Was Steve Jobs Right About Connecting The Dots?

Relmi Damiano
10 November 2021
2 min read

Our brains are exposed to about 34 gigabytes of information per day.1 Some of these experiences, memories, or ideas are inevitably lost forever in the vaults of our minds, but some of these moments do leave a real memory that we can recall at will. Think of these moments, the ones we can remember, like dots in the past. When we try to form a picture of all the things we have experienced, we can connect these dots. But, how is this possible if we can’t see the dots we have yet to create?

When we think about the brain, most people have a vague understanding of how we form and store memories. However, the details about how the brain does this are usually limited to experts, which is exactly how most things in life work. When we need a surgeon, we see someone who has the knowledge and experience. When we need a mechanic, we do the same. When we want to really discuss the mechanisms within the brain, we need people who study neuroscience.

Part of the problem with the brain (and understanding how it works) is that it is so incredibly complex. What exactly should we measure as we try to figure out what is going on? Many scientists believe we should track spikes or firing neurons. But, that only tells part of the picture. We also need to record dysfunction in the brain, such as problems with communication or synaptic growth.2

Trying to figure out what happens in our brains without having all the information is the same as trying to connect the dots in our own lives. We need bits of information about the brain to draw the whole picture. We need to be able to look back at our actions and thoughts and ideas to draw a picture of ourselves.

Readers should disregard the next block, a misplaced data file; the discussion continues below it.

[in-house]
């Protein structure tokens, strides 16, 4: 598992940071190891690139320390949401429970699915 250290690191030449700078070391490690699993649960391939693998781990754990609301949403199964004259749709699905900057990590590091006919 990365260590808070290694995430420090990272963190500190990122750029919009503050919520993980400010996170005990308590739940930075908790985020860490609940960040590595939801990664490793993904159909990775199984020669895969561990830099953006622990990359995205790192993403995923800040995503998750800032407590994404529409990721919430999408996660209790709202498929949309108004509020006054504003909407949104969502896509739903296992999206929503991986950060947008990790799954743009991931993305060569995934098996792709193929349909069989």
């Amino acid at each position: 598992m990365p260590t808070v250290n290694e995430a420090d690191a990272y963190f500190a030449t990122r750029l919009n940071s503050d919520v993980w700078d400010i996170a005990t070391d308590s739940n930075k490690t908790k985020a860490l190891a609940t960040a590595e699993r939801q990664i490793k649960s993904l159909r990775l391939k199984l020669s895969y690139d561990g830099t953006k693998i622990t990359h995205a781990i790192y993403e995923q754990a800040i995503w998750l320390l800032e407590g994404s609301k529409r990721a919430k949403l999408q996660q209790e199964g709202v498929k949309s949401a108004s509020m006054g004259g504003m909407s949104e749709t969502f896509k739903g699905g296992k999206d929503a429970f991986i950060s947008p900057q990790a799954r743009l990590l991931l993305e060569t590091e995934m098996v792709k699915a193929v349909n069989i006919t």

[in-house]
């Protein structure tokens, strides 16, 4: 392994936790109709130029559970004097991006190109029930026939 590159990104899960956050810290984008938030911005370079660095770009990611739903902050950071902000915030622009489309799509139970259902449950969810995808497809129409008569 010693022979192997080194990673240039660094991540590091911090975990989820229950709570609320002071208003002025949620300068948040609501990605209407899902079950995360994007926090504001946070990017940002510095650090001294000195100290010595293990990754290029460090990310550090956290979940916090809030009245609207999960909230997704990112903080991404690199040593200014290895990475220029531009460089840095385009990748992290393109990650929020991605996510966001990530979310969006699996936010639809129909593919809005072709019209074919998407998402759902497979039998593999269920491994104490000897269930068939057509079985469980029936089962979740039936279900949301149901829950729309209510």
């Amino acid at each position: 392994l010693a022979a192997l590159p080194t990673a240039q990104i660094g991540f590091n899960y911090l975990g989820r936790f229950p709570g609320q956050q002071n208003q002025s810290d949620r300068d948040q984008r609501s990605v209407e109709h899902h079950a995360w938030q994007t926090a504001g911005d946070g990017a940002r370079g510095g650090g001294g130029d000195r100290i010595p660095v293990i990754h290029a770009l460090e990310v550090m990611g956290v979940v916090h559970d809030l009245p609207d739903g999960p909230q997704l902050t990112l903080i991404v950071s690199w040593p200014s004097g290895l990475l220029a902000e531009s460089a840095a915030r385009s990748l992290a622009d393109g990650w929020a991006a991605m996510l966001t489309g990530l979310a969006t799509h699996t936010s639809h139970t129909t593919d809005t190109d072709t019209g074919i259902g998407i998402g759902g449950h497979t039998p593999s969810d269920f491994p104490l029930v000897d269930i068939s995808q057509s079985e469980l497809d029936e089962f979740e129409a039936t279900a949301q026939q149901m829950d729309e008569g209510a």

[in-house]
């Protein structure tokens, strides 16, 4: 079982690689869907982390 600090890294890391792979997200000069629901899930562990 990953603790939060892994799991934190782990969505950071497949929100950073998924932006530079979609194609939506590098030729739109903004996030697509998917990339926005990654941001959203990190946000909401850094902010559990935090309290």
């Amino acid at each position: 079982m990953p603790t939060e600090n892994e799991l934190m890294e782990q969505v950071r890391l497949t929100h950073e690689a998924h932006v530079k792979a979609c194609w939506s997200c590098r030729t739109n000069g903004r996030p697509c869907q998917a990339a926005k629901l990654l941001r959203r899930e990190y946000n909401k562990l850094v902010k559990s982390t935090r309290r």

You can’t connect the dots looking forward; you can only connect them looking backwards. So you have to trust that the dots will somehow connect in your future. 

Steve Jobs

Finding the Dots & Then Connecting Them

Steve Jobs spoke at the 2005 commencement of Stanford University, where he discussed the idea of the dots. He explained how his working-class parents were using all their money to get him through college. He decided it wasn’t worth it and he stopped taking formal classes. Instead, he dropped in on those he found interesting. 

He attended a calligraphy class, which would later give him the inspiration to create fonts on his new computer. If he hadn’t dropped out, he probably would never have found that one class on that particular day. For him, the dots lined up just right to help create what we now call Apple. He was able to connect these different experiences into a cohesive story. If you know the story of Steve Jobs, you know he was initially fired and then rehired years later to revive Apple into a megacorporation. 

When we think about our own experiences (our ‘dots’), we cannot possibly connect them if we only look forward because they simply aren’t there. Those moments have not occurred yet. But, we can look back and know those dots helped us get to where we are now--and realise they can help guide us as we go forward. 

Are you good at connecting different concepts and recognising patterns?